Lastly, we feel compelled to talk about online name-generator tools. Yes, these tools can generate names quickly, but the artificial intelligence algorithms name generators use are very basic. You’ll usually get a combination of words that have been mashed together from keywords and more often than not are confusing and lack meaning. A name may sound trendy, but it risks coming off as superficial and will likely fall short.
4. A name you love is probably taken. Now what?
This one is never easy. Say you fall in love with a brand name you came up with. Great! Hooray, we’re done. Hold on. It turns out the name is not available. Truth is, with most M&A deals being global, getting a name clear across trademark classes and geographies can be a challenge. This is why we integrate trademark screening into our process BEFORE name candidates ever see the light of day – but even our screening is neither a failsafe nor a substitute for the opinion of counsel.
So, let’s say word comes forth that the name everybody loves is off the table. In situations like these, we need to temper disappointment and get back to work. It is usually possible to uncover an adjacent name that checks similar boxes or springs from a similar idea. Our best practice suggests taking a minimum of 3 acceptable candidates into full legal evaluation.
With an estimated 200+ million companies in the world, naming isn’t always the fun and creative game everyone expects – in practice, it can feel like a slog. Landing on a winning name that can be the foundation of your company for years—or decades—requires a balance of inspiration, tenacity, objectivity, and a willingness to push beyond the ordinary. And also, a process that blends nimbleness and creativity with risk management.
5. Use time pressures to your advantage
There are a lot of moving parts in the process leading to deal closing and getting a name identified, cleared, designed, and launched in that time can be a herculean task. At Finch Brands, we have found that adhering to an objective process and working through a well-considered brand naming brief gives teams the ability to use time pressure in a way that works in their favor.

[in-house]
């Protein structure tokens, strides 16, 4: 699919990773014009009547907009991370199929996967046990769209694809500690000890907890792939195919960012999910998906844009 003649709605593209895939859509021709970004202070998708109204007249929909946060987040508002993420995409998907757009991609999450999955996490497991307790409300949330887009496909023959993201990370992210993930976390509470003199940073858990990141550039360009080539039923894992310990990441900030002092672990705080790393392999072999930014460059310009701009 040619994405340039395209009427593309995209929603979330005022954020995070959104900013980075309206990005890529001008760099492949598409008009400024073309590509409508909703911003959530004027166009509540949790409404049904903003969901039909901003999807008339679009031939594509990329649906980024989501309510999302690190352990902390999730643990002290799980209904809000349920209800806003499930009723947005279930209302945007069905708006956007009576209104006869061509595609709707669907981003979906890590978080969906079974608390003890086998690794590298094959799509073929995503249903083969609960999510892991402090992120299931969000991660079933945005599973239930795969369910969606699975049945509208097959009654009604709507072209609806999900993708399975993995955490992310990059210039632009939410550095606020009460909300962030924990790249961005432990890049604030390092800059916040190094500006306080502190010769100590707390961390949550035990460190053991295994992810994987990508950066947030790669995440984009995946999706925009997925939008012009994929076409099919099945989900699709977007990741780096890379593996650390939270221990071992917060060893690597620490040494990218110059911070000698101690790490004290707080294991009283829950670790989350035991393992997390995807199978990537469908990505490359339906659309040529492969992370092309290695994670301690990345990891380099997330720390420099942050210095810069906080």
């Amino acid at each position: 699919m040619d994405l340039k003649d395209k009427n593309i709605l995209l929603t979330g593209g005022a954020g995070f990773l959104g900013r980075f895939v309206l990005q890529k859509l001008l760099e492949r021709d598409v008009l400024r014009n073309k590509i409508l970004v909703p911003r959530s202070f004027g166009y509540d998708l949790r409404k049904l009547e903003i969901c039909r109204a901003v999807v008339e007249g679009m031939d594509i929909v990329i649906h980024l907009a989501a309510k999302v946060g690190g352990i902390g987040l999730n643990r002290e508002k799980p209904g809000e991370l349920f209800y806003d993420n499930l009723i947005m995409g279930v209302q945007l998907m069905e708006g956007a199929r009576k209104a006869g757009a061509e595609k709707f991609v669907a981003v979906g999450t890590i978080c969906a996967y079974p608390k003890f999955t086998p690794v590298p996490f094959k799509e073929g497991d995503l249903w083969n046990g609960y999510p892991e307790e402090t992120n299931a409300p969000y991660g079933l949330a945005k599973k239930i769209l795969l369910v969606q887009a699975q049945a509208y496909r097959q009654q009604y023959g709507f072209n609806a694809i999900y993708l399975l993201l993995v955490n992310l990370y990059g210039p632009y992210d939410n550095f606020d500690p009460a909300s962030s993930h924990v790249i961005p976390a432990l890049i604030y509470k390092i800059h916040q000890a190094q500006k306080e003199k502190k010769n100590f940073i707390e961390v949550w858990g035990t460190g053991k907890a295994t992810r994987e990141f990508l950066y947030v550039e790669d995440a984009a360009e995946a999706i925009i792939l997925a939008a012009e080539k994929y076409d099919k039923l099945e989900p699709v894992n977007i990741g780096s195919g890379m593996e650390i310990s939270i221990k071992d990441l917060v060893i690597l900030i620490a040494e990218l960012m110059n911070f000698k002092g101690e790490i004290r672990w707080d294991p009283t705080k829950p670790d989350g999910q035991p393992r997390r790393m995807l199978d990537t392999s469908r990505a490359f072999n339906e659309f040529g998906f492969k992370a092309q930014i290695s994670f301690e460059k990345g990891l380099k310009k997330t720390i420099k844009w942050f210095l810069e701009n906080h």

A small team moving quickly and objectively towards an end goal can minimize overthinking, second-guessing, or decisions by consensus. They can make quick, impactful decisions that lead to a powerful new-to-the-world name that everyone can buy into.
In this pursuit, it makes sense to set a deadline – real or arbitrary – and proceed as if all depends on it!
6. A brand name is a powerful asset but it's not the only asset
While a brand name is a critical and extremely public asset, we made the point above that people fall in love with brands, not names. This is an exhortation to consider complementary assets – logo, brand styles, Purpose/Mission/Values – just as important as the name. Because a name cannot tell the whole story of a company, we need to knit these assets together, building off the tone the name sets, but compensating for what the name doesn’t/cannot convey.
This is especially important in M&A situations when there are multiple stakeholders coming together under a shared value proposition that is usually broader and more aspirational than their previous strategies or stories. While the name can certainly signal part of this new reality, it cannot tell the complete story on its own.
We guide clients to see their name in the context of other strategic levers, like the promise they make to their customers, their visual language, or the employee and customer experiences they aim to create. A name is just a name until you build something around it.
7. It pays to bring in M&A consultants
You shouldn’t have to handle the complexity of naming a new organization by yourself. It pays to work with a brand strategy consultancy that specializes in it. The best of these will have a lot of successful experience (which leads to strong naming ‘muscles’), a process that is simultaneously creative yet methodical, and a commitment to be there for the whole journey – listening and leading through all the twists and turns.
If you’re into the M&A process, it’s never too soon to start thinking about a name. The sooner you start working through the challenges and questions with someone who knows the landscape and has been there before, the better you’ll feel about the direction you’re headed and where you land. We know our way around the name game and would love to help you figure out the best approach.
Finch Brands is a real-world brand consultancy. We help companies at key moments clarify, strengthen, and activate the full potential of their brands and businesses.
Practical – yet provocative – we are champions of purposeful change both inside client businesses and in how they go into the market. With insight at the center and impact always in mind, we serve clients across categories and all along the growth track.